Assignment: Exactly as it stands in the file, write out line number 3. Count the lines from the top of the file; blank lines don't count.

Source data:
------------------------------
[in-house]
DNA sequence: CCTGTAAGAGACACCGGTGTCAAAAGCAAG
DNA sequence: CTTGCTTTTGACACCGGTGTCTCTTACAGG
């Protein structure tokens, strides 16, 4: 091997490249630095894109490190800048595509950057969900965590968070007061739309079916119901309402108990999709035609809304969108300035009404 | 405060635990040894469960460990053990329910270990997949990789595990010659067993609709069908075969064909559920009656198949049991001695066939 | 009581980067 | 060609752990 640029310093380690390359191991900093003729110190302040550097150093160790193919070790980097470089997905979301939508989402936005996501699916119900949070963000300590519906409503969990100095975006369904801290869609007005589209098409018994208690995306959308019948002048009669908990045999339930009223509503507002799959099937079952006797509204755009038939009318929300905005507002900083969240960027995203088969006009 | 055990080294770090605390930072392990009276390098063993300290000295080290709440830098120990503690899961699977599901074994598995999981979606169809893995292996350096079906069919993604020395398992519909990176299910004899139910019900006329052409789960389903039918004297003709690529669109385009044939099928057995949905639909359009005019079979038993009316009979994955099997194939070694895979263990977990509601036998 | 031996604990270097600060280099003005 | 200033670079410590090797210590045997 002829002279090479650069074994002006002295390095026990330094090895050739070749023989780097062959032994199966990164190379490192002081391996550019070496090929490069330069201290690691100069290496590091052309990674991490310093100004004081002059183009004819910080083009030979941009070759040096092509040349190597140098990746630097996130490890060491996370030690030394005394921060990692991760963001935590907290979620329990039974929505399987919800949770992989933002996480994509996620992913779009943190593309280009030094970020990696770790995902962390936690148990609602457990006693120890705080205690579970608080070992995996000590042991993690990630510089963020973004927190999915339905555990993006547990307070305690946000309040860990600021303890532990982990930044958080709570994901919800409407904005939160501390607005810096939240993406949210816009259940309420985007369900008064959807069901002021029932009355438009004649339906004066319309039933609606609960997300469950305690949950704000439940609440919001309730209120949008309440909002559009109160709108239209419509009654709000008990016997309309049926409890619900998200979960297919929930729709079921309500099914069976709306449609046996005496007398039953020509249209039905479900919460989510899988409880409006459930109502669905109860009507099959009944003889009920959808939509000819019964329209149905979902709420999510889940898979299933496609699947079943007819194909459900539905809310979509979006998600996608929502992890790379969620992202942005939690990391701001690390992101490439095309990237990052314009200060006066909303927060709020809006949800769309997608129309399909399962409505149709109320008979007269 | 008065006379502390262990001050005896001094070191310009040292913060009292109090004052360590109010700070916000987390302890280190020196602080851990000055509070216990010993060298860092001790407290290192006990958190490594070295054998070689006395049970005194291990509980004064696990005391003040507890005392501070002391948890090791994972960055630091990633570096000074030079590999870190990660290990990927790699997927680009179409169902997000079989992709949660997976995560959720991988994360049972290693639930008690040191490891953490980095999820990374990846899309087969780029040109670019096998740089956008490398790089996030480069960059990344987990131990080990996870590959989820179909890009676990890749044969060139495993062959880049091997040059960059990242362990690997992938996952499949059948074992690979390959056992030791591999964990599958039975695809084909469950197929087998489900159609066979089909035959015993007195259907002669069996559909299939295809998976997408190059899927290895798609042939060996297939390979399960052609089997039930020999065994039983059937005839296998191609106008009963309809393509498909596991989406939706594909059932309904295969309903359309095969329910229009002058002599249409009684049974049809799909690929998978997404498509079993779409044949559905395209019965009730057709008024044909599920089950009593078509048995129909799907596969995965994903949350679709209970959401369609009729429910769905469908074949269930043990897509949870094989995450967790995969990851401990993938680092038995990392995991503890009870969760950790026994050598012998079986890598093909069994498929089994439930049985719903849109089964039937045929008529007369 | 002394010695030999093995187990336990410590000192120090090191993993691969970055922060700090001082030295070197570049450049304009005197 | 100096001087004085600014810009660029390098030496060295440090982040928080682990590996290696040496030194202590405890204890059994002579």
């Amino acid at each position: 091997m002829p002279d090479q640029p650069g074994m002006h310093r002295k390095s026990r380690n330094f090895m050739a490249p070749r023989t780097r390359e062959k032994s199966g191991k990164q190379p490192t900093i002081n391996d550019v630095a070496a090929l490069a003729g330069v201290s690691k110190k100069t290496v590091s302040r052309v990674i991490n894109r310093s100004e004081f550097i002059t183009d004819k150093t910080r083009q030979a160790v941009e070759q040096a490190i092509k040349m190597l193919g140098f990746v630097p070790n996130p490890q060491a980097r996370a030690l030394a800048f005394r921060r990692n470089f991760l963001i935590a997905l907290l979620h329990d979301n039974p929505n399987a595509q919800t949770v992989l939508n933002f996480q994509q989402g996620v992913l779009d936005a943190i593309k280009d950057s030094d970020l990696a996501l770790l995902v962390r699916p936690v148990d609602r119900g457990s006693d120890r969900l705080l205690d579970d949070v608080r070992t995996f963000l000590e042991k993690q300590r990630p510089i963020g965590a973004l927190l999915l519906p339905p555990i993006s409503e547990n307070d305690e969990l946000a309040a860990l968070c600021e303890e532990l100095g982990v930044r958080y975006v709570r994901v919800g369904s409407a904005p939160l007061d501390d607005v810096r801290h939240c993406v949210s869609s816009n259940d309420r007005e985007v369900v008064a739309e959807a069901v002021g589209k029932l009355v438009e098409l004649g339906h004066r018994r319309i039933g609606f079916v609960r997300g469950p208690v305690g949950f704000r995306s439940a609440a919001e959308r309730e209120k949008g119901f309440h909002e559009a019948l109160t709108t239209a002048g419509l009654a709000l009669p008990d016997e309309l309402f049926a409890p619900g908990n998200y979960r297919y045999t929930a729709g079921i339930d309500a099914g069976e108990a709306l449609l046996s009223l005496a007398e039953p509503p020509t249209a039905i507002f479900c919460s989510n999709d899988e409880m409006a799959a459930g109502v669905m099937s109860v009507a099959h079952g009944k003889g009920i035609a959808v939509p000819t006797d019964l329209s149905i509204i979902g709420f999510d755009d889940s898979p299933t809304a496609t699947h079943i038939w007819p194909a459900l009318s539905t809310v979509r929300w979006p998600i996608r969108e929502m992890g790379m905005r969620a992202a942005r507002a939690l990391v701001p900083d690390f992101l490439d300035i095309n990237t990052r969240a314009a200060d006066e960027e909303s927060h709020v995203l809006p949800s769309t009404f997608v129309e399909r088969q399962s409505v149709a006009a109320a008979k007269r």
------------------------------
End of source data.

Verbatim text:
DNA sequence: CTTGCTTTTGACACCGGTGTCTCTTACAGG